In a dire economy, there’s no time but now to start your own small business
When the economy took a nosedive a few years back, people started scrambling for ways to find extra money. Jobs were chopped. People lost homes. Wages were deducted. Furloughs enacted. Things weren’t (and still aren’t) cheery. So, like many others who are trying to survive in Surf City, I started contemplating various ways to make a few extra (and necessary) dollars here and there.
“In this new economy there are a lot more people creating their own jobs,” says Teresa Thomae, director of the Central Coast Small Business Development Center (SBDC), which is located on the Cabrillo College campus. There are about 1,100 SBDCs in the United States; one serving every county, offering free of charge counseling and resources to sole-proprietors, people developing new businesses, and established business owners.
“There are people who have been laid off, can’t find work, and think, ‘Maybe this is my shot to own my own business, become a consultant, provide a service, grow a business, create a job for themselves or become an accidental entrepreneur,’” Thomae says.
According to Thomae, Santa Cruz County is 52 percent above the national average for people filling out Schedule C tax forms. This means that there are a lot of locals who are self-employed or supplementing their existing income with a secondary source of money, something like a craft, hobby, web page design and the like.
For several years now, I’ve been among the Schedule C crowd, bringing in a few bucks here and there with two side jobs: freelance writing and on-camera acting. But I haven’t been making quite enough extra income to flesh out my bank account in these rocky economic times. So, in early 2011, I decided to take action and figure out how to build up my two side businesses into more lucrative and sustainable ventures.
But, being a stereotypical artist who is sometimes intimidated by stacks of bureaucracy and paperwork, I procrastinated. And procrastinated, and procrastinated. In fact, by mid-2011, I was still sitting on a lot of ideas for how to build my small businesses, but I had no idea how to execute those concepts—namely, how does one create a small business? What goes into it? Do I need a business license? What forms do I fill out? And so on.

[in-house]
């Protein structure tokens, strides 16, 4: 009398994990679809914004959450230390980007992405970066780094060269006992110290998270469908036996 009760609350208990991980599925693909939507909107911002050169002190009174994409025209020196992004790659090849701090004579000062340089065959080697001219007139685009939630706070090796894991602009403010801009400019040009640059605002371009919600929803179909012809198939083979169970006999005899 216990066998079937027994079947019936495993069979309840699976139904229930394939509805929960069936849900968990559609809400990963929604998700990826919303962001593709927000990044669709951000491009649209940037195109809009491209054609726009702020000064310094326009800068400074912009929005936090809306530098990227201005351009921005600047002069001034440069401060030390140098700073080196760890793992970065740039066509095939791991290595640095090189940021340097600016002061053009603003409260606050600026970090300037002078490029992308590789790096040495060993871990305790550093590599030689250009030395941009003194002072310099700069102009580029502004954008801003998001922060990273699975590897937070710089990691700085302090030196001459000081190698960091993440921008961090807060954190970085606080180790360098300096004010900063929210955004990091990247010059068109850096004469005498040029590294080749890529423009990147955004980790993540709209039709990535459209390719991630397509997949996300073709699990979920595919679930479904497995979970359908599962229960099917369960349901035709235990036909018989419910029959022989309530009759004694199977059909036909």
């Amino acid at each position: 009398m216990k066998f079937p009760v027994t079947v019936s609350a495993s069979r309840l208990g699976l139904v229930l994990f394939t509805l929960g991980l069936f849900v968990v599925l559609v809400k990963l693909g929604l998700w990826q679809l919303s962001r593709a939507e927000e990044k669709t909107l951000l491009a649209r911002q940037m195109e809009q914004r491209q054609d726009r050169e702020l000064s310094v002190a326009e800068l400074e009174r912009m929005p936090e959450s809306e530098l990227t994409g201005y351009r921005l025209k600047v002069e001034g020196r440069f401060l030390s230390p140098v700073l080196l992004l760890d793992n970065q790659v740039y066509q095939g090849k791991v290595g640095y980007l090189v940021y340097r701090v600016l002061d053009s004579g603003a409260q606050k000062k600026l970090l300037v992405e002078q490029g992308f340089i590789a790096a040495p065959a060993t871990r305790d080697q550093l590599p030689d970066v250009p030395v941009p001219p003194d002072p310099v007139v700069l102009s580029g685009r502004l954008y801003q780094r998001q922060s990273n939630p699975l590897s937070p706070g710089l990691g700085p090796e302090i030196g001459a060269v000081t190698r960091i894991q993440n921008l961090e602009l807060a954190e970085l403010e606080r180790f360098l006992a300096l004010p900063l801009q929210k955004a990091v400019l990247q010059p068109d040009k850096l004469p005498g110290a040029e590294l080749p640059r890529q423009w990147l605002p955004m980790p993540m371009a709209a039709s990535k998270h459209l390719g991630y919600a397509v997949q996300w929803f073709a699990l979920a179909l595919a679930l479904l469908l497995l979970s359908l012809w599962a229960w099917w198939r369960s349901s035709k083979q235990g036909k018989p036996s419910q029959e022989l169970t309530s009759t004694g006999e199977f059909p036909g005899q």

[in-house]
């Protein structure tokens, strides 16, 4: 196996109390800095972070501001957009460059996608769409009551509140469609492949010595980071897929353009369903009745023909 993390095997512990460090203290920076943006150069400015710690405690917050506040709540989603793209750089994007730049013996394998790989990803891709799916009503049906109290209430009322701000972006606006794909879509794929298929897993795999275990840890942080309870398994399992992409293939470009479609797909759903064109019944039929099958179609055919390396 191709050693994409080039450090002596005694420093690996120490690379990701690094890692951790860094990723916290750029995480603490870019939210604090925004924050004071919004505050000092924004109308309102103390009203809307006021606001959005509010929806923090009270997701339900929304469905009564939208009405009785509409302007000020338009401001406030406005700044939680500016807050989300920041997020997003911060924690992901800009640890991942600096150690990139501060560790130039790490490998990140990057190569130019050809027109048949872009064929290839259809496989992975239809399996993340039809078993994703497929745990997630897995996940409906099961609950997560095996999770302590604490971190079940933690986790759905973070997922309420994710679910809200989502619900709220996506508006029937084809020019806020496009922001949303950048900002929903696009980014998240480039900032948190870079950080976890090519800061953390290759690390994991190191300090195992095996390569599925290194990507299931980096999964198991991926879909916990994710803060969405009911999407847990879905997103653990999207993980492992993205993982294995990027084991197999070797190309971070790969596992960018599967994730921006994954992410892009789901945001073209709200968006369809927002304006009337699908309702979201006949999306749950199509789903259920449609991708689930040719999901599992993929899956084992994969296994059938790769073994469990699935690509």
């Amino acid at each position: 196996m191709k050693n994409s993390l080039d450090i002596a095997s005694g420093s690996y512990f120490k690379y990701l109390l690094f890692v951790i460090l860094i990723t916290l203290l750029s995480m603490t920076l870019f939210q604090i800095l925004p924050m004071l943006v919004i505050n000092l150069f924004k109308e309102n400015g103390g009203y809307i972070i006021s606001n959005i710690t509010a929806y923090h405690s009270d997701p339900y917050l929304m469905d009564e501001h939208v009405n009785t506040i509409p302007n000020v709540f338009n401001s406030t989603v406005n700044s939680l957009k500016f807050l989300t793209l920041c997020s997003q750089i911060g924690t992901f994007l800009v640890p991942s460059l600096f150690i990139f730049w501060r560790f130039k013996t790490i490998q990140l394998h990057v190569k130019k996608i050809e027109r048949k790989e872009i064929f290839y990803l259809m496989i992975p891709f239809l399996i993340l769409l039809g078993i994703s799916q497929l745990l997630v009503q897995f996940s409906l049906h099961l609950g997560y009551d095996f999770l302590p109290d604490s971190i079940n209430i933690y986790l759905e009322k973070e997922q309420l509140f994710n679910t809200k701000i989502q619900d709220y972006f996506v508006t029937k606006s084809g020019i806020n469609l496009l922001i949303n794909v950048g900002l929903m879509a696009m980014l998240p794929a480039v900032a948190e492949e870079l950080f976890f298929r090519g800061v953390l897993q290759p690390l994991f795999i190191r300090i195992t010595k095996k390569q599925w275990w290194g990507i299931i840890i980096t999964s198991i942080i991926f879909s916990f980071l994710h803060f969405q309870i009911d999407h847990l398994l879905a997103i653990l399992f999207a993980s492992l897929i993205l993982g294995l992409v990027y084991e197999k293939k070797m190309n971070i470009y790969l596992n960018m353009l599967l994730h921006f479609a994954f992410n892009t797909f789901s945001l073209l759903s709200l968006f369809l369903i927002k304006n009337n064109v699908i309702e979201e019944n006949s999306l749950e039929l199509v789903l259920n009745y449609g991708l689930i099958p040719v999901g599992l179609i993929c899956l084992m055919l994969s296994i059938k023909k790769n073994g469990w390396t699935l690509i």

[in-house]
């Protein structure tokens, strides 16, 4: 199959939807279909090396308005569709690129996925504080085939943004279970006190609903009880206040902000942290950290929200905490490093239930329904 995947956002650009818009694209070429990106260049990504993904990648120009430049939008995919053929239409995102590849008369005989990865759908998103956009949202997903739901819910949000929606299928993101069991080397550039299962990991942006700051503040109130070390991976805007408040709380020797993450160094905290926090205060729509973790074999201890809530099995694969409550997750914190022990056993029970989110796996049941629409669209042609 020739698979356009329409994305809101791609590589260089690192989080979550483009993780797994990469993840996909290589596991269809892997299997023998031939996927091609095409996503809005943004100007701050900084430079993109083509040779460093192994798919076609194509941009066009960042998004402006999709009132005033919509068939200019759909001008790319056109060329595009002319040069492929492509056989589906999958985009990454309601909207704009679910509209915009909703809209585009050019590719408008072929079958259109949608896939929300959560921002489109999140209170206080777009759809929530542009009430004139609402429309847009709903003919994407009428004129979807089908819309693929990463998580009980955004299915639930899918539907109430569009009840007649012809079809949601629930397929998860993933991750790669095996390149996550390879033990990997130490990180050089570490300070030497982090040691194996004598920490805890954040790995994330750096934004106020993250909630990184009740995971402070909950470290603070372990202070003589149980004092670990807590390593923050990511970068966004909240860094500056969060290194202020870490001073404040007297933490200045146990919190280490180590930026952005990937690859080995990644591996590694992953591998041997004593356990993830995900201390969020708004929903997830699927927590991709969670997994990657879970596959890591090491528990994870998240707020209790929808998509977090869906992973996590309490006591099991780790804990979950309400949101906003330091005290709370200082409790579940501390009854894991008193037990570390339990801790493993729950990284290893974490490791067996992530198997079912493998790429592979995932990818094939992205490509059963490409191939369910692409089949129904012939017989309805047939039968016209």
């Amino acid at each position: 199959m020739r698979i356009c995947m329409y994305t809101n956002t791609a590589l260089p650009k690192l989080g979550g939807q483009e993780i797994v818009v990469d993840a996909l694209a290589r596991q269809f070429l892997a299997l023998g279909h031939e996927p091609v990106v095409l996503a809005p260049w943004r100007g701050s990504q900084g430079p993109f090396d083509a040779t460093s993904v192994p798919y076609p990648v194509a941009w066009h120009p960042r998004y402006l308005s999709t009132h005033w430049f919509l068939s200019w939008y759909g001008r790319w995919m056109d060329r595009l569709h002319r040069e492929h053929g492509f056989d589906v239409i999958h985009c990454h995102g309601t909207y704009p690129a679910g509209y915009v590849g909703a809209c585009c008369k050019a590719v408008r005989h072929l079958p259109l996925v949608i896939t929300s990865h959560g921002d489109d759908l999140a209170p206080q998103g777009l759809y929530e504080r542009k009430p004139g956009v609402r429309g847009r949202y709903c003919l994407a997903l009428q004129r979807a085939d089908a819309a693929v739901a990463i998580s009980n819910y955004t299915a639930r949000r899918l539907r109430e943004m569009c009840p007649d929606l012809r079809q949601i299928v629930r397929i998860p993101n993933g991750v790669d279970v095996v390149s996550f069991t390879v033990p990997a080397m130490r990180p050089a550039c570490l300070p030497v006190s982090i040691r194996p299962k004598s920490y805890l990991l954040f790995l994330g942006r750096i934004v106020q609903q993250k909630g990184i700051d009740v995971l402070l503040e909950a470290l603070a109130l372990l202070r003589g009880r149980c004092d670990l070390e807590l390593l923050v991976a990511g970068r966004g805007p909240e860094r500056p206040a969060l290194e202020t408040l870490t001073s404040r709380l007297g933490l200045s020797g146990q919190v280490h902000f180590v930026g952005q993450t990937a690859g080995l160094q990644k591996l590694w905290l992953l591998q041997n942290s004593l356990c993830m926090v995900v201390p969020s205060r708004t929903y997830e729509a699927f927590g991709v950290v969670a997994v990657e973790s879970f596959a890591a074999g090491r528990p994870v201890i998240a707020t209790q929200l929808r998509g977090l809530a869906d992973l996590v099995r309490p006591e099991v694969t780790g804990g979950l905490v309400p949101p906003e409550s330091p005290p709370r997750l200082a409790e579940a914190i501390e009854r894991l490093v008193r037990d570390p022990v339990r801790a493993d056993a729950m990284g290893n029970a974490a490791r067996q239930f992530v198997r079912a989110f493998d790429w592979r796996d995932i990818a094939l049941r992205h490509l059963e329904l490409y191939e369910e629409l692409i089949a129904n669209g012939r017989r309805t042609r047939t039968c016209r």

In the midst of all this mumbo jumbo going on in my brain, I crossed paths with a former colleague who’s well plugged into the resources that Santa Cruz has to offer. And although I’ve been a local journalist for 12 years, I was shocked and pleased by what he told me: There’s an organization called the SBDC in town that offers small businesses and start ups with free business counseling, seminars, resources, and more. It sounded like the answer to helping me get on my way.
I visited the website, centralcoastsbdc.org, pored over the information and requested a packet of resources. Just days later I received a thick envelope with details on how to write a business plan and much more. Still intimidated, I stuffed the packet into my desk and tried to ignore it. A few months went by and I pulled it out again and finally requested free business counseling services via the center’s website. Shortly thereafter, I met up with Thomae, who gave me the scoop on the SBDC and also set me up to meet with a small business counselor, Keith Holtaway.
Thomae also loaded me up with a stack of useful resources like a brochure on the Small Business Brown Bag Series—monthly free classes held at the Santa Cruz Library on topics like, “Selling on eBay—Tips and Tools,” “Tax Tips,” “Spruce Up Your Store—Retail Rejuvenation,” “Trademarks, Copyrights, and Patents—the Basics,” and others. Another brochure revealed $30 seminars offered by the SBDC that teach people how to create a business plan, marketing and bookkeeping basics, and a tutorial on using Quickbooks. And on top of that, she provided me with license and permit information, guidelines on crafting a business plan, and general information on starting a business in Santa Cruz County.